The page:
In general, however, violence is of secondary importance; it is not strictly required in order to act out an initiatory death. In some cases symbolic death may be achieved merely by conducting funeral rites over the initiate or over something that represents him. The initiate may be mourned, spoken of as deceased, subjected to a fake interment, or in other ways treated like a corpse.
Initiatory forms of mortification that involve the creation of a symbolic state of death may also be detected in baptismal rites that call for the complete immersion of the initiate. The passage from impurity to purity implies not only a rebirth but also a death of the old condition. Immersion in water may signify a mortification through a reimmersion in the primordial waters of chaos prior to rebirth. From this perspective, one can say with Mircea Eliade (1958) that the same logic has produced both baptismal rites and myths of inundation, both involving initiatory forms of mortification endowed with cosmic significance.
Mortification of the King
There is a cosmic dimension as well in the "mortification of the king," a rite of periodic cosmic renewal. In Babylonia, this annual ritual consisted merely of stripping the king of his regal insignia, slapping his face, and pulling his ears. However, as James G. Frazer argued in The Golden Bough, this seemingly harmless "mortification" may be merely a survival of an earlier practice in which the king was actually put to death.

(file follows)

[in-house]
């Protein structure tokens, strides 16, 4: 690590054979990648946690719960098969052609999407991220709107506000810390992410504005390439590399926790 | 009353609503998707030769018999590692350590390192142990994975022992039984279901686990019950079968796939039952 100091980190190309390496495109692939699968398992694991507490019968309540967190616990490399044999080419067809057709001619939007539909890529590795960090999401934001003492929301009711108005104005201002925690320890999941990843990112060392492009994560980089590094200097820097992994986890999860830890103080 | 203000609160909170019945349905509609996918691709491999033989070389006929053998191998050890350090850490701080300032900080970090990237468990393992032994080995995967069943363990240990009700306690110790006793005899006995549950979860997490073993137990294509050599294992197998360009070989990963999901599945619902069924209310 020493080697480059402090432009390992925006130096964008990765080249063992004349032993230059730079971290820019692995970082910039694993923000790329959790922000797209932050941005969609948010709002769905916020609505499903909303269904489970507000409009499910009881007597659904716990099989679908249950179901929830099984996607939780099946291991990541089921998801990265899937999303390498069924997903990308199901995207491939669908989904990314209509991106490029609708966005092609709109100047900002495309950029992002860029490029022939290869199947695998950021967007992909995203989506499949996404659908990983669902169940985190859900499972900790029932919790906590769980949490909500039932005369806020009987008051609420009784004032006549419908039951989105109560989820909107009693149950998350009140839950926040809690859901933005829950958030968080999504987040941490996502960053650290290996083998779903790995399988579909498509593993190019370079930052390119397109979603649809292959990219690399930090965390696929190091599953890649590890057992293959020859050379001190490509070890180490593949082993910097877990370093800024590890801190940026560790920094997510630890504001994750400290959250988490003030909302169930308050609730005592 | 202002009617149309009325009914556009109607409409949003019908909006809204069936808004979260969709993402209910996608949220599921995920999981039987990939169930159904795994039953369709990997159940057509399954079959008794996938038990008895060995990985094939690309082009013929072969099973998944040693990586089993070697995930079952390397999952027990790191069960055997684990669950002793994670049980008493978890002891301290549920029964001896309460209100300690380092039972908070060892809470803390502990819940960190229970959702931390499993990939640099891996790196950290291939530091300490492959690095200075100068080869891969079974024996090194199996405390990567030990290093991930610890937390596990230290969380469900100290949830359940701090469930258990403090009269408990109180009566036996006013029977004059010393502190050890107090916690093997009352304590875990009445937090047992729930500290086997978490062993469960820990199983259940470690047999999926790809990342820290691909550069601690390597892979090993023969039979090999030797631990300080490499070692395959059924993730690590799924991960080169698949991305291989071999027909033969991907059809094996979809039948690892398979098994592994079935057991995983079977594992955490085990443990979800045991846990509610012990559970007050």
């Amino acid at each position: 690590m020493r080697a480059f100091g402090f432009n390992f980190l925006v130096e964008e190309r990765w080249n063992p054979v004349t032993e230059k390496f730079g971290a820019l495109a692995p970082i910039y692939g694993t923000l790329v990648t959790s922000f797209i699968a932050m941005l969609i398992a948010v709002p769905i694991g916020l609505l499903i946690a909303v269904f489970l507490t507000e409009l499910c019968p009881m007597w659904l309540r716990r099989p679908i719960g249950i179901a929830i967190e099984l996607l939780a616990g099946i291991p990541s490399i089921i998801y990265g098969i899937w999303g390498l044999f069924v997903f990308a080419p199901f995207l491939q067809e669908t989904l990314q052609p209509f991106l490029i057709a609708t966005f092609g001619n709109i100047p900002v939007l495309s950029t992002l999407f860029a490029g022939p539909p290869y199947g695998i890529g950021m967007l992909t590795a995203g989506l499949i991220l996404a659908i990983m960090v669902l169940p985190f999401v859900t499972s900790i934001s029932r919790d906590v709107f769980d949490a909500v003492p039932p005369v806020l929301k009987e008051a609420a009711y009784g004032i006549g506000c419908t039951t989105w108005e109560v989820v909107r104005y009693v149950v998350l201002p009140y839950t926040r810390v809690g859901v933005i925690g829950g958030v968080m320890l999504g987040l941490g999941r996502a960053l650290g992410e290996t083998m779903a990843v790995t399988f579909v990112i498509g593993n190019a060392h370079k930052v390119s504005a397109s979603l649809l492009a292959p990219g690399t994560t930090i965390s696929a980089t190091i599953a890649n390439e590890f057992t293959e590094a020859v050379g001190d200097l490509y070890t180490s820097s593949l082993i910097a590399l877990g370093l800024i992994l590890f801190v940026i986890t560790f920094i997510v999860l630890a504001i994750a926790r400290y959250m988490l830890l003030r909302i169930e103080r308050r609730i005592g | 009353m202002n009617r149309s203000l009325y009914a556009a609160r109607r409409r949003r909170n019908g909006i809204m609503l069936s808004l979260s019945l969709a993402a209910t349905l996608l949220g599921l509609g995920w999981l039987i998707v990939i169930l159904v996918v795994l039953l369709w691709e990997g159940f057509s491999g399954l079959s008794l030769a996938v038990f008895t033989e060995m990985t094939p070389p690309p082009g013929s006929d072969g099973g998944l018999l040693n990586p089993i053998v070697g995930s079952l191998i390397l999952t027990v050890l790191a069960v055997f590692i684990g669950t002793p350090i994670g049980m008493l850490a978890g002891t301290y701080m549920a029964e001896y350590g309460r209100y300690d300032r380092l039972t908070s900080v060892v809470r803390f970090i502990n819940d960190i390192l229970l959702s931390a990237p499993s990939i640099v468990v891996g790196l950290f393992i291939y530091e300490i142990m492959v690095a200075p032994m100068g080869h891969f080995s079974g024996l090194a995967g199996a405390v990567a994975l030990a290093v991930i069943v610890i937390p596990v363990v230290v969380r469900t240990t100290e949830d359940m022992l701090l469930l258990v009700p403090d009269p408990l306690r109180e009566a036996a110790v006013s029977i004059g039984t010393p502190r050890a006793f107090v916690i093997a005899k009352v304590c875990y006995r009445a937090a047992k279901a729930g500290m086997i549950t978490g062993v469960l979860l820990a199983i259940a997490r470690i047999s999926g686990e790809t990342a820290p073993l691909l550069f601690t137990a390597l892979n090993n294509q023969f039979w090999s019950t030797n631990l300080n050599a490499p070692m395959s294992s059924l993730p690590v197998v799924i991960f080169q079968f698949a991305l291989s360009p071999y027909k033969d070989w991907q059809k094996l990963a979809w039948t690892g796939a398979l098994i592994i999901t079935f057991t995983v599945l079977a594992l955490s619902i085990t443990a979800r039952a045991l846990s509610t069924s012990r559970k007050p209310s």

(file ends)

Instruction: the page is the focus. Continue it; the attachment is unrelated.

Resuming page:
The practice of the mortification of the king recalls the passion of Christ, who was crucified with the title Rex Judeorum: Christ "mortified" as a worldly king so that he could rise again as the heavenly king. The death of Christ also marks the end of a cycle and the initiation of a new order. It is in this death that the Christian participates, both through the initiation of baptism and through the practice of mortification. The initiatory type of mortification, though not prominent, is nevertheless discernible in Christianity in a somewhat attenuated form. This is but one indication that the types of ascetic and initiatory mortification that I have presented here need not be viewed as mutually exclusive.